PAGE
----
Property Titles and Ownership of a Property

Certificate of title Magnifying glass

Real estate is becoming increasingly more valuable as more people buy property for personal or investment reasons. With this in mind, the question of how to take ownership of a property is becoming extremely important. The vesting of title, or the form of ownership taken, will dictate who can sign documents relating to the property and who has any future rights of ownership. Future rights of ownership can include such matters as taxes (property, income, inheritance or gift), the ability to transfer title, or any liability to creditor's claims. How the title of a property is vested can also have significant probate implications in the event of a death.

It is a good idea to consult your lawyer when trying to determine how you want to hold the title to the property you are purchasing. This is especially important if the property has multiple owners; you want to protect your rights. The following definitions will provide a basic overview of the common methods for holding title, but should not be used as legal definitions. If you require more information or a legal definition, consult your lawyer.

Common Methods of Holding Title

Common methods of holding title include:

  • Sole Ownership
  • Co-ownership
  • Corporation
  • Partnership
  • Trustees of a Trust
  • Limited Liability Companies (L.L.C)

Sole Ownership

Sole ownership is described as ownership by an individual or other entity capable of acquiring title. Common examples of sole ownership can include: a single individual; an unmarried individual; or a married individual who is purchasing solely in his or her own name.

  • Single individual - The individual has never been legally married.
  • Unmarried individual - The individual has been previously married and is legally divorced at the time of purchase.
  • Married individual - The individual wishes to acquire the property title in his or her name only. The spouse, in this case is required to legally relinquish his or her right, title, and interest in the property. This legally establishes the buyer as the sole and separate property owner.


Title to property owned by two or more persons may be vested in one of the following ways:

  • Community property - A form of vesting title to property owned by a wed couple during their marriage which they intend to own together. The property is owned equally. Both spouses are legally required to sign all documents of transfer. Both spouses have the right to dispose of their half of the community property (e.g. transfer by will). Community property is distinguished from separate property. Separate property includes property acquired before marriage, by separate gift or bequest, after legal separation, or which is agreed to be owned only by one spouse (see sole ownership).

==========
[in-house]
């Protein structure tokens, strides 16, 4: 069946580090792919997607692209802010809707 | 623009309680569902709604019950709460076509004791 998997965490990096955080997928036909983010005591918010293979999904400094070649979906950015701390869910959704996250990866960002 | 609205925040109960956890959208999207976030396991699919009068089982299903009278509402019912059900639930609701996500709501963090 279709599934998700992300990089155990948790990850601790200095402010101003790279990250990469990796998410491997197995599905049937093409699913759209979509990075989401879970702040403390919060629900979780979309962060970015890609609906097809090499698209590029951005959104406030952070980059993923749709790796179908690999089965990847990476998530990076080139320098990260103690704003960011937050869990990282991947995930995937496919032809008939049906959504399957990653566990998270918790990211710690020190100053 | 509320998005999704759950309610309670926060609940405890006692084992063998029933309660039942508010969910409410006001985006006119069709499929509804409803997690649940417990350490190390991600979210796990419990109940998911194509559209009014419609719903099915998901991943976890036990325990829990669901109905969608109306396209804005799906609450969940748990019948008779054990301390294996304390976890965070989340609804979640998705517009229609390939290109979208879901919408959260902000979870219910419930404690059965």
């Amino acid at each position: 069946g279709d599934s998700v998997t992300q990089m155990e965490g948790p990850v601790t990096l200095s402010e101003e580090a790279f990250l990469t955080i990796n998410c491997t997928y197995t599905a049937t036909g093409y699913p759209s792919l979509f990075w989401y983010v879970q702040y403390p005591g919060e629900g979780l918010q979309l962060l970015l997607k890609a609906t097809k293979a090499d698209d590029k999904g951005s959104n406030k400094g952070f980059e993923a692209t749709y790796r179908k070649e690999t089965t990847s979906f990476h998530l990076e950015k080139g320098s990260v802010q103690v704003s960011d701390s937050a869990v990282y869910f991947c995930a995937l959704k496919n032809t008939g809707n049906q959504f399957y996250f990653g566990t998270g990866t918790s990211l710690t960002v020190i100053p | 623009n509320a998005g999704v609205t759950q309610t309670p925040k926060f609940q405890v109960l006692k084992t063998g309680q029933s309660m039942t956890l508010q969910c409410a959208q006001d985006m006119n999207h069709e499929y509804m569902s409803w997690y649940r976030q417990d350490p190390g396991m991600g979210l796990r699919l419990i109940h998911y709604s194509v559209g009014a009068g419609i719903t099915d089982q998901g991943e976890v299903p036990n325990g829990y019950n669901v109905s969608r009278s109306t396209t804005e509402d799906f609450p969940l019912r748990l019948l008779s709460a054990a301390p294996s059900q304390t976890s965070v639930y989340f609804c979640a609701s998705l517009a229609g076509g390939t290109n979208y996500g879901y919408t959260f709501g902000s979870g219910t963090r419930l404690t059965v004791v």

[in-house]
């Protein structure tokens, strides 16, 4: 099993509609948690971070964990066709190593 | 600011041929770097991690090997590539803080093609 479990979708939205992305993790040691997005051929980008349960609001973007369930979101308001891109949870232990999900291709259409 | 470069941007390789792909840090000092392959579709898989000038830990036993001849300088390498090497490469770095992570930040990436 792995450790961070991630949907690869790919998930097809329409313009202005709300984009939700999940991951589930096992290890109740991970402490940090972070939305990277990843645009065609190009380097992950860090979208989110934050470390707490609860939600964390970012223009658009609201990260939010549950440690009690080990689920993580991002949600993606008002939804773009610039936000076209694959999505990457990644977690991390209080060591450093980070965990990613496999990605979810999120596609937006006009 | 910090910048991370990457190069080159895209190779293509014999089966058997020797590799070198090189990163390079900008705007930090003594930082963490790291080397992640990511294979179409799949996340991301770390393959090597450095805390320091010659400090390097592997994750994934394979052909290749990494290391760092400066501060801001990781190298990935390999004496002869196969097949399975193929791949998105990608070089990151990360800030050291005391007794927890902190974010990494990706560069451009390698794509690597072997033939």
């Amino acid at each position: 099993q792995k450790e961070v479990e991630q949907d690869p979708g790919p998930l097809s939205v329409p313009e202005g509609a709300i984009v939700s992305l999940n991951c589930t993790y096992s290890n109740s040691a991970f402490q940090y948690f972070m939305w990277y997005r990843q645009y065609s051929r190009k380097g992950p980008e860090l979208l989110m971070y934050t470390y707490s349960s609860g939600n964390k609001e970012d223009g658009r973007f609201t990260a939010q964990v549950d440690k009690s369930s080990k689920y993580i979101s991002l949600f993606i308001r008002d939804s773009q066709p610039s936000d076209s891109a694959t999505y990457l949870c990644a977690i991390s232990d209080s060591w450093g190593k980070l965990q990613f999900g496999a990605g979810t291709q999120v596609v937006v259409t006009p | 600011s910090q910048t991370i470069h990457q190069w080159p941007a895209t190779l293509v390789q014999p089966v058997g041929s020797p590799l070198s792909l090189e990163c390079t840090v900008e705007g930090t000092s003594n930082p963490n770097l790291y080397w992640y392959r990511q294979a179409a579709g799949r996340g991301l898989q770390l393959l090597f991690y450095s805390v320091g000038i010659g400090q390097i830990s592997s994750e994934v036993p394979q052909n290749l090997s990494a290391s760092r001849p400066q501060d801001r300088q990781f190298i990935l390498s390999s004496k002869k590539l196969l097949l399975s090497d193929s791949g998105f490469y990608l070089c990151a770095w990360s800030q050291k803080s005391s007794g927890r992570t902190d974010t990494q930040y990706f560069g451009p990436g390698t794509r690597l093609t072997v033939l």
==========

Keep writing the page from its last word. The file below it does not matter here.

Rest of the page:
• Joint tenancy - A form of vesting title to property owned by two or more individuals, who may or may not be married, in equal interest, subject to the right of survivorship by the surviving joint tenant(s). Title must have been acquired at the same time, by the same conveyance, and the document must specify the intention to create a joint tenancy estate. When a joint tenant passes away, title to the property is automatically transferred to the surviving joint tenant(s). This means joint tenancy property is not subject to disposition by will.
  • Tenancy in common - A form of vesting title to property owned by two or more individuals in undivided fractional interests. These fractional interests may be unequal in quantity or duration and may arise at different times. Each tenant in common owns a share of the property and is entitled to a comparable portion of the income from the property and must accept an equivalent share of expenses. Each co-tenant may sell, lease, or dispose by will that share of the property belonging to him/her.


A legal entity that consists of one or more shareholders, but is regarded under law as having an existence separate from its shareholders, is a corporation and may hold title as such.


An association of two or more individuals who conduct business as co-owners for profit is a partnership and may vest title as such.

As Trustees of a Trust

A trust is an arrangement wherein legal title to property is transferred by the grantor to an individual named as a trustee, to be held and managed by the trustee for the benefit of the beneficiary or beneficiaries specified in the trust agreement.

Limited Liability Companies (L.L.C)

This form of ownership is similar to both the corporation and the partnership, but the operating agreement determines how the L.L.C. functions and is taxed. As with the corporation, the L.L.C. existence is separate from the owners'.

Note: In cases of corporate, partnership, L.L.C., or trust ownership, required documents may include:

  • Corporate articles and bylaws
  • Partnership agreements
  • L.L.C. operating agreements
  • Trust agreements and/or certificates
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